Oh, and Happy New Year. May great things happen to you over the next 12 months.

Gauthier Moves To Windy City

Pierre Gauthier has been hired by the Chicago Blackhawks as director of player personnel, and all I can say mostly say about this is simply repeat what someone commented on the CBC story pertaining to the news. He or she wrote that “I’m not a Chicago fan, but they don’t deserve THIS.”

It’s not a big deal for Chicago to have a silent, grouchy, bland type in their organization. Bob Pulford, who was a coach and executive with the team for 30 years, was very much that. Chicago fans are used to it.

Now they have party animal Pierre, who is not only a wild and crazy guy, but who also possesses a fine eye for talent. Like Tomas Kaberle and Rene Bourque, two superstar impact players he brought to Montreal to fix things, and who basically got them for a song. (Bourque – $3 million plus,  Kaberle – $4 million plus. Per season).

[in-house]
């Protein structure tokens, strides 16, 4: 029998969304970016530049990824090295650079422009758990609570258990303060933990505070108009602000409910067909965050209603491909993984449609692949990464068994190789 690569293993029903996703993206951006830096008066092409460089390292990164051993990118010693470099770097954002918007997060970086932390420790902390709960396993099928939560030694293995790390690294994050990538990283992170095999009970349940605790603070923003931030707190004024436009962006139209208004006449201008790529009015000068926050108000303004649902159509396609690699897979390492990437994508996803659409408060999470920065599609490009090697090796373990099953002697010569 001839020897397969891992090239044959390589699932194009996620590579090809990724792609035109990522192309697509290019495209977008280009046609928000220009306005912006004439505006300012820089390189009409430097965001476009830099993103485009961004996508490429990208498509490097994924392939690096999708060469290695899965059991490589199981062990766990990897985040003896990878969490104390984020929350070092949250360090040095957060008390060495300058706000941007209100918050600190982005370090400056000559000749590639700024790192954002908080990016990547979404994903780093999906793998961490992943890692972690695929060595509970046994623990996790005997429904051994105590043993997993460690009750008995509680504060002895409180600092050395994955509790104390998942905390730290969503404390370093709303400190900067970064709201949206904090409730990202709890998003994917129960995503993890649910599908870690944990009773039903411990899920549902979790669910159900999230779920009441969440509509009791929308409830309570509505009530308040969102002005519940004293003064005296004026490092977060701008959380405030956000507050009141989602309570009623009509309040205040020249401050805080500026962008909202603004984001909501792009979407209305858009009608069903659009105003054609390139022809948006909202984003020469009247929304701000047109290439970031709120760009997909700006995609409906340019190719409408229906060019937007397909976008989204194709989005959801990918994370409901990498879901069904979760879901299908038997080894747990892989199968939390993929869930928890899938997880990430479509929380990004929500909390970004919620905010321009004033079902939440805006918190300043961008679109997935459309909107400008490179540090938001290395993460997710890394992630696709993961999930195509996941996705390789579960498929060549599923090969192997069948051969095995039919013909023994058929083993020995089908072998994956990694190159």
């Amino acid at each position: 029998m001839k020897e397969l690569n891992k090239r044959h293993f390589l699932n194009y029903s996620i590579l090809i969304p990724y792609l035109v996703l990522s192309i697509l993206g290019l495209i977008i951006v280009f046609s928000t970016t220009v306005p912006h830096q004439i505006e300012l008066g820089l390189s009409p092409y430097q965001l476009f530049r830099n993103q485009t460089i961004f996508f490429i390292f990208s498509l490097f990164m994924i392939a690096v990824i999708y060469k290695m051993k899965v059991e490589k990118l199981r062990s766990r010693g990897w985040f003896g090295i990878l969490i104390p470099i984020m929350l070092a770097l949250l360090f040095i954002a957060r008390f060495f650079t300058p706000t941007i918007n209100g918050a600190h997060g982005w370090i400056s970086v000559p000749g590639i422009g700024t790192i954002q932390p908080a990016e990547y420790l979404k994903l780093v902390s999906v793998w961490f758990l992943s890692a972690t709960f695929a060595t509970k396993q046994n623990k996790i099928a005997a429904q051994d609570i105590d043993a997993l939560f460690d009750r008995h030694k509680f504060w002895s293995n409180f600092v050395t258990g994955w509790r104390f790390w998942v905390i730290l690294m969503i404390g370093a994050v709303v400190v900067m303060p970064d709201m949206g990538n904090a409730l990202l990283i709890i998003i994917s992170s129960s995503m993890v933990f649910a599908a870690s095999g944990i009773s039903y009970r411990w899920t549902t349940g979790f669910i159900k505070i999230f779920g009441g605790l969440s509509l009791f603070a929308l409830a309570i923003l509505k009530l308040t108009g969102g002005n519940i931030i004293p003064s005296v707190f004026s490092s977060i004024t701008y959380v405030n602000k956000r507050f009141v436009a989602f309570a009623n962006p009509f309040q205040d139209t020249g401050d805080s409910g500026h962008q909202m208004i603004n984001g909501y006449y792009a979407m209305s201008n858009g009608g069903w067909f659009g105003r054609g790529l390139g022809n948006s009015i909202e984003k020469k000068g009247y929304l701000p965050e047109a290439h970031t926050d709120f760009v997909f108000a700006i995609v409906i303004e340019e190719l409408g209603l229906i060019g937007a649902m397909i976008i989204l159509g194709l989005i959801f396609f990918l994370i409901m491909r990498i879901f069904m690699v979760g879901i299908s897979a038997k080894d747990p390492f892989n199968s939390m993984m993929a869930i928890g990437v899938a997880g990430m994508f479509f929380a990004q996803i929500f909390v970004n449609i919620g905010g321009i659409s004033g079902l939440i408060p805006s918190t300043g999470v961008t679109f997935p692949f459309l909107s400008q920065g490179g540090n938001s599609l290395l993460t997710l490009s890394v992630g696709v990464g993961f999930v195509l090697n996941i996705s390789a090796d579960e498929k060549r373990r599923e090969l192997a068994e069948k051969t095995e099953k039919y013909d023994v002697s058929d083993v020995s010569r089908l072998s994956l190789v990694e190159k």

Sorry, Hawks fans.

 

Finally….A New GM

The Canadiens took their time, talked to more than a few, including the high-profile Patrick Roy and Pierre McGuire, and finally made their choice. Marc Bergevin, a Montrealer, just 46 years old, former assistant general manager in Chicago, and a guy who most certainly watched the turmoil unfold in Montreal and decided that he can do the job and do it well.

Bergevin was a player, as many NHL executives once were, and he wasn’t exactly a game-breaker. Thirty-six goals in 1191 games won’t see him in the Hall of Fame anytime soon, but who knows, maybe he’ll be inducted another way – as general manager of the Montreal Canadiens, as the man who led the team out of the depths of hell, back to where they belong, as an elite winner, a team that pushes for a Cup every year, a team that racks up number 25 and 26 and then beyond.

That’s Bergevin’s mandate and he’s fully aware of it. Bring the team back to the winner’s circle. Shape them into a force to be reckoned with. Get them out of the humiliating basement and onwards and upwards. See how Pierre Gauthier and Bob Gainey did it and do the opposite.